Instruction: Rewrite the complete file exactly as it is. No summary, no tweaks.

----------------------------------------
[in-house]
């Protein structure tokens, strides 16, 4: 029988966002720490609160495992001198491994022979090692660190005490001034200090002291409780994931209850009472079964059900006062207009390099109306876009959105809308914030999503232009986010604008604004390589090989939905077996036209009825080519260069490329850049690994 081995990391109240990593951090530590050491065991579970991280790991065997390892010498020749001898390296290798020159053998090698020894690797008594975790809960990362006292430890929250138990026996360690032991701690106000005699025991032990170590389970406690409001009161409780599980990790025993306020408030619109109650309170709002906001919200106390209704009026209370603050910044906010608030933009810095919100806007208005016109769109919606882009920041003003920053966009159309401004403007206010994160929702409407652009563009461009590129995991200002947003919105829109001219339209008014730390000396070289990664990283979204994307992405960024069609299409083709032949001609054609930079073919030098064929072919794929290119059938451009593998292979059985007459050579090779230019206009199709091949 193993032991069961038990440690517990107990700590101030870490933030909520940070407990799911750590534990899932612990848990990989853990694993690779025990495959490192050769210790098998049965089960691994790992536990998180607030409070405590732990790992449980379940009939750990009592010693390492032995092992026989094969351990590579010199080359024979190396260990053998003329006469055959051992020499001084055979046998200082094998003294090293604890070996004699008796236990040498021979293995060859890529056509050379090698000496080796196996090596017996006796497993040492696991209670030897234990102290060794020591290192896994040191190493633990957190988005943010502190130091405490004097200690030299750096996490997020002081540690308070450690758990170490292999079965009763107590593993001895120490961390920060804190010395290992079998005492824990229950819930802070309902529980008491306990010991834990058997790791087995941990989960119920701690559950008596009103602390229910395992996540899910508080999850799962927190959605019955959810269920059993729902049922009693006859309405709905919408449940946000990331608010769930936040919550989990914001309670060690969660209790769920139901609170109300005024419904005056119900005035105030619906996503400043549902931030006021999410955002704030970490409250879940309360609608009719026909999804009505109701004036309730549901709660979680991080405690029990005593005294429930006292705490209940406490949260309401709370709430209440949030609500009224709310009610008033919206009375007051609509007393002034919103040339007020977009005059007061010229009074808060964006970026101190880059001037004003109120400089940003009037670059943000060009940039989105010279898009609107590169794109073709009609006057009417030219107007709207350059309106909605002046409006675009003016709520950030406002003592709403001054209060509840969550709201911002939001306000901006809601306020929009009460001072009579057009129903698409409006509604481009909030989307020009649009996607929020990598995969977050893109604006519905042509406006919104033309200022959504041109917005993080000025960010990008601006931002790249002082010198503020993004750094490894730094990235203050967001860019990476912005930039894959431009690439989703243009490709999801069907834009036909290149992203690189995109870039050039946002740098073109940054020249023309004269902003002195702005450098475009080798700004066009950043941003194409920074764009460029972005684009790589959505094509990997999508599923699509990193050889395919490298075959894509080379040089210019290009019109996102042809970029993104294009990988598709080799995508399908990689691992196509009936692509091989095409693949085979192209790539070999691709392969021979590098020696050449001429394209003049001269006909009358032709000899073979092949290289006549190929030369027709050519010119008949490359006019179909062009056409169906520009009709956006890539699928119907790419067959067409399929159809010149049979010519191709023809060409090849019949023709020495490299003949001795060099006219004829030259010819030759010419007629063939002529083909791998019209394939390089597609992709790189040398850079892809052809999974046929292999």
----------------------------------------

[in-house]
């Protein structure tokens, strides 16, 4: 029988966002720490609160495992001198491994022979090692660190005490001034200090002291409780994931209850009472079964059900006062207009390099109306876009959105809308914030999503232009986010604008604004390589090989939905077996036209009825080519260069490329850049690994 081995990391109240990593951090530590050491065991579970991280790991065997390892010498020749001898390296290798020159053998090698020894690797008594975790809960990362006292430890929250138990026996360690032991701690106000005699025991032990170590389970406690409001009161409780599980990790025993306020408030619109109650309170709002906001919200106390209704009026209370603050910044906010608030933009810095919100806007208005016109769109919606882009920041003003920053966009159309401004403007206010994160929702409407652009563009461009590129995991200002947003919105829109001219339209008014730390000396070289990664990283979204994307992405960024069609299409083709032949001609054609930079073919030098064929072919794929290119059938451009593998292979059985007459050579090779230019206009199709091949 193993032991069961038990440690517990107990700590101030870490933030909520940070407990799911750590534990899932612990848990990989853990694993690779025990495959490192050769210790098998049965089960691994790992536990998180607030409070405590732990790992449980379940009939750990009592010693390492032995092992026989094969351990590579010199080359024979190396260990053998003329006469055959051992020499001084055979046998200082094998003294090293604890070996004699008796236990040498021979293995060859890529056509050379090698000496080796196996090596017996006796497993040492696991209670030897234990102290060794020591290192896994040191190493633990957190988005943010502190130091405490004097200690030299750096996490997020002081540690308070450690758990170490292999079965009763107590593993001895120490961390920060804190010395290992079998005492824990229950819930802070309902529980008491306990010991834990058997790791087995941990989960119920701690559950008596009103602390229910395992996540899910508080999850799962927190959605019955959810269920059993729902049922009693006859309405709905919408449940946000990331608010769930936040919550989990914001309670060690969660209790769920139901609170109300005024419904005056119900005035105030619906996503400043549902931030006021999410955002704030970490409250879940309360609608009719026909999804009505109701004036309730549901709660979680991080405690029990005593005294429930006292705490209940406490949260309401709370709430209440949030609500009224709310009610008033919206009375007051609509007393002034919103040339007020977009005059007061010229009074808060964006970026101190880059001037004003109120400089940003009037670059943000060009940039989105010279898009609107590169794109073709009609006057009417030219107007709207350059309106909605002046409006675009003016709520950030406002003592709403001054209060509840969550709201911002939001306000901006809601306020929009009460001072009579057009129903698409409006509604481009909030989307020009649009996607929020990598995969977050893109604006519905042509406006919104033309200022959504041109917005993080000025960010990008601006931002790249002082010198503020993004750094490894730094990235203050967001860019990476912005930039894959431009690439989703243009490709999801069907834009036909290149992203690189995109870039050039946002740098073109940054020249023309004269902003002195702005450098475009080798700004066009950043941003194409920074764009460029972005684009790589959505094509990997999508599923699509990193050889395919490298075959894509080379040089210019290009019109996102042809970029993104294009990988598709080799995508399908990689691992196509009936692509091989095409693949085979192209790539070999691709392969021979590098020696050449001429394209003049001269006909009358032709000899073979092949290289006549190929030369027709050519010119008949490359006019179909062009056409169906520009009709956006890539699928119907790419067959067409399929159809010149049979010519191709023809060409090849019949023709020495490299003949001795060099006219004829030259010819030759010419007629063939002529083909791998019209394939390089597609992709790189040398850079892809052809999974046929292999």